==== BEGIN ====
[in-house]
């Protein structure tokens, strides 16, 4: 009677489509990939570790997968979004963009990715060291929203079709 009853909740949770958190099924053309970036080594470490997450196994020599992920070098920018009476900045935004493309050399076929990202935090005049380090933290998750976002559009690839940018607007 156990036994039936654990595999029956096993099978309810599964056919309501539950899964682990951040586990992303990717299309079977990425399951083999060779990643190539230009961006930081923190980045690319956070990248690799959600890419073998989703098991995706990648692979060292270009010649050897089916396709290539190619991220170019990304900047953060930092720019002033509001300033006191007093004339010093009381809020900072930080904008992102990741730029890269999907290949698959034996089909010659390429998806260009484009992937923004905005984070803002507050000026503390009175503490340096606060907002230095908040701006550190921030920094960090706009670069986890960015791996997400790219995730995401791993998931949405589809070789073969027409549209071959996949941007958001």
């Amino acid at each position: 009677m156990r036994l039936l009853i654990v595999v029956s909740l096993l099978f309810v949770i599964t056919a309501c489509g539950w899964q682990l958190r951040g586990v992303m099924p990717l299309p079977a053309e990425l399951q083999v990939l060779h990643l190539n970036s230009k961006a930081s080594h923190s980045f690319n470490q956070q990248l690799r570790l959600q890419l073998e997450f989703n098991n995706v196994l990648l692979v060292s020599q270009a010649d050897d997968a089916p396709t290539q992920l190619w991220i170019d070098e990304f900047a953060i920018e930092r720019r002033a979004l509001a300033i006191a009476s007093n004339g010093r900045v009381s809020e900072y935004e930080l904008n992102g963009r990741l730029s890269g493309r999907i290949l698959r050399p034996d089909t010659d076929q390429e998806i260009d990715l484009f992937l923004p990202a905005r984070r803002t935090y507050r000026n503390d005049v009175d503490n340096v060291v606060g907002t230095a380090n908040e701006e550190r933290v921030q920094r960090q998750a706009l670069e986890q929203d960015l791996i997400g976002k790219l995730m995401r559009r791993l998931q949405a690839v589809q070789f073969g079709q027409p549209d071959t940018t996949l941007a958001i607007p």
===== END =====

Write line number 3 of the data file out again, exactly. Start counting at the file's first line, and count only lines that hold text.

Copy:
């Amino acid at each position: 009677m156990r036994l039936l009853i654990v595999v029956s909740l096993l099978f309810v949770i599964t056919a309501c489509g539950w899964q682990l958190r951040g586990v992303m099924p990717l299309p079977a053309e990425l399951q083999v990939l060779h990643l190539n970036s230009k961006a930081s080594h923190s980045f690319n470490q956070q990248l690799r570790l959600q890419l073998e997450f989703n098991n995706v196994l990648l692979v060292s020599q270009a010649d050897d997968a089916p396709t290539q992920l190619w991220i170019d070098e990304f900047a953060i920018e930092r720019r002033a979004l509001a300033i006191a009476s007093n004339g010093r900045v009381s809020e900072y935004e930080l904008n992102g963009r990741l730029s890269g493309r999907i290949l698959r050399p034996d089909t010659d076929q390429e998806i260009d990715l484009f992937l923004p990202a905005r984070r803002t935090y507050r000026n503390d005049v009175d503490n340096v060291v606060g907002t230095a380090n908040e701006e550190r933290v921030q920094r960090q998750a706009l670069e986890q929203d960015l791996i997400g976002k790219l995730m995401r559009r791993l998931q949405a690839v589809q070789f073969g079709q027409p549209d071959t940018t996949l941007a958001i607007p």